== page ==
Wellcome Trust Centre For Mitochondrial Research

Ageing and mitochondrial disease progression

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Dr Tiago Gomes is a neurology specialist from Portugal who recently started a PhD in the WCMR. Following his presentation in this week’s WCMR ‘Research in Progress’ meeting, he tells us more about his research project.

Mitochondria are crucial for cells to produce energy and function normally. When mitochondria malfunction, it is often the most energy demanding organs that are affected as part of mitochondrial disease. The muscle is very frequently involved, causing what clinicians call mitochondrial myopathy. Muscle function goes way beyond the ability to move. Eye movement, speech, facial expression, breathing, chewing and swallowing can all be severely affected by mitochondrial myopathy. Mitochondrial diseases are not uncommon and even isolated mitochondrial myopathy can frequently cause severe problems  with vision, communication, feeding and breathing, as well as mobility and dexterity. Additionally, mitochondrial myopathy is progressive and can lead to increased incapacity over time.

Mitochondrial diseases are complex genetic diseases with highly variable presentation, even between patients with the same spelling error in their DNA. Our ability to predict disease progression and prognosis is currently limited because we do not know how the disease progresses or importantly, how to stop this progression. However, we know that ageing causes an accumulation of mitochondrial dysfunction in the muscle of individuals without mitochondrial diseases. Mitochondrial dysfunction is also seen in several disorders associated with old age, such as brain diseases (i.e. Parkinson’s disease) and age-related decrease in muscle bulk and function called sarcopenia.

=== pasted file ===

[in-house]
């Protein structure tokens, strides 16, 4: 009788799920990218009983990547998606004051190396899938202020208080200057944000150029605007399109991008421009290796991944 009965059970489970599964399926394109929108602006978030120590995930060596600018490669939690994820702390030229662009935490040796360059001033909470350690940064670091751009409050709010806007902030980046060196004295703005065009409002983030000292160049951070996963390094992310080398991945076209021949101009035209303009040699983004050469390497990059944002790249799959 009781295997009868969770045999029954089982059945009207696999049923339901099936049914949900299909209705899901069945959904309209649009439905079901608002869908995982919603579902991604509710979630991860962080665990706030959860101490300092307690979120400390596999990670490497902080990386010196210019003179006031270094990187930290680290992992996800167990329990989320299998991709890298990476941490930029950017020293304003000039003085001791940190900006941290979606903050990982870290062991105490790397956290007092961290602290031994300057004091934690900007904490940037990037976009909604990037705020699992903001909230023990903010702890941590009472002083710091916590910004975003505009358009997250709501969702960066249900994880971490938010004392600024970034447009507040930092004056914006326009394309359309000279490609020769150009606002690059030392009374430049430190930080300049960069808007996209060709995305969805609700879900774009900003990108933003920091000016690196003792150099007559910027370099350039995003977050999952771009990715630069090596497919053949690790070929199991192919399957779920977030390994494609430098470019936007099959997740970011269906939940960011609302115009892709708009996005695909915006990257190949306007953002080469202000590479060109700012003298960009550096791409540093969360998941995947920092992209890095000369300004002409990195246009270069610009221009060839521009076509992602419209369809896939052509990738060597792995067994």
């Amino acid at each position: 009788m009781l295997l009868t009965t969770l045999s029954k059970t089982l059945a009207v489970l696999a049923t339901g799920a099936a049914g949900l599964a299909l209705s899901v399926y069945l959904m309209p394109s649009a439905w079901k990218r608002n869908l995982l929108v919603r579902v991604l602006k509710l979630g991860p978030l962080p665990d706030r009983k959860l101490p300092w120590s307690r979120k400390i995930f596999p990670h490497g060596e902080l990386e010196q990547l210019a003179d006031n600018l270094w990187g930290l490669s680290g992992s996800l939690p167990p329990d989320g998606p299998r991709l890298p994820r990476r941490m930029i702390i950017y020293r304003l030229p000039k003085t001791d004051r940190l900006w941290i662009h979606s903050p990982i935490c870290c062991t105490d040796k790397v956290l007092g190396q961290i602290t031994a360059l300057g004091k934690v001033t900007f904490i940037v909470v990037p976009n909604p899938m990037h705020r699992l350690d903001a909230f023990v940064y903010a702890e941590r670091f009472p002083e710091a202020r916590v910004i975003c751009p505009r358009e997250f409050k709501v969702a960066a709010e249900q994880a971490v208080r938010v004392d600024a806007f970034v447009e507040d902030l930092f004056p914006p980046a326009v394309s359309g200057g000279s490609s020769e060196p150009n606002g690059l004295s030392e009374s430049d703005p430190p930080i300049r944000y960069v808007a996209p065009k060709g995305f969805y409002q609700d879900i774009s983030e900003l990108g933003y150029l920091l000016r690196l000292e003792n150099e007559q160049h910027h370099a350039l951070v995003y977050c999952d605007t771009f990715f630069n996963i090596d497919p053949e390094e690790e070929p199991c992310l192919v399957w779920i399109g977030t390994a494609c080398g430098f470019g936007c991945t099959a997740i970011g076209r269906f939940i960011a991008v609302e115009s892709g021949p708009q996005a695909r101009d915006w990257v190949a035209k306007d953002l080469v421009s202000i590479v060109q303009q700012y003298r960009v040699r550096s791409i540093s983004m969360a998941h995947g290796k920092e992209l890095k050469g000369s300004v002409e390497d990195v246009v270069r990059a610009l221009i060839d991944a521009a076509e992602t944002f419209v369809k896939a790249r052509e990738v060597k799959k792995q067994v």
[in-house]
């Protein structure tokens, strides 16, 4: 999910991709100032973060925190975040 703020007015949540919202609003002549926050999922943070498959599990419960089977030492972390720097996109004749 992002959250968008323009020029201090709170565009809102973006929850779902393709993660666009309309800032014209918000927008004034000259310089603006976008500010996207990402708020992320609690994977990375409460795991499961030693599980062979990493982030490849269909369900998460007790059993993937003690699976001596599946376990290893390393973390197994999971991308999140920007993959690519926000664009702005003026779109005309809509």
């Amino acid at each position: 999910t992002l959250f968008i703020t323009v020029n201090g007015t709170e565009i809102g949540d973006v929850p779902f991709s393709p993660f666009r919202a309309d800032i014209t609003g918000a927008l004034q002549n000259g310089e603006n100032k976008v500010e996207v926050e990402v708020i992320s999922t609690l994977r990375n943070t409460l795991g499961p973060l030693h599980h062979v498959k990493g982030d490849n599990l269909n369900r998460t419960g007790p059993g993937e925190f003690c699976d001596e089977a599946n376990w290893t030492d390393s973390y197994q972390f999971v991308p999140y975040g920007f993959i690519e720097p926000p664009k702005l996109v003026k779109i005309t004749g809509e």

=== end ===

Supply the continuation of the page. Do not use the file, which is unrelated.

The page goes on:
For this reason, I became interested in investigating how ageing affects mitochondria that are already dysfunctional due to a hereditary mitochondrial disease. In my PhD, I want to learn how mitochondrial genetic errors and normal ageing interact to create disease progression. This knowledge will help future studies to develop treatments directed against these progression mechanisms to prevent or delay mitochondrial disease progression in patients.

For this type of research, we require muscle tissue samples from patients and the study would not be possible without the generosity of our patients. I would like to thank all our patients whose contribution will be essential for our ability to continue to carry out research to help others affected by mitochondrial disease.

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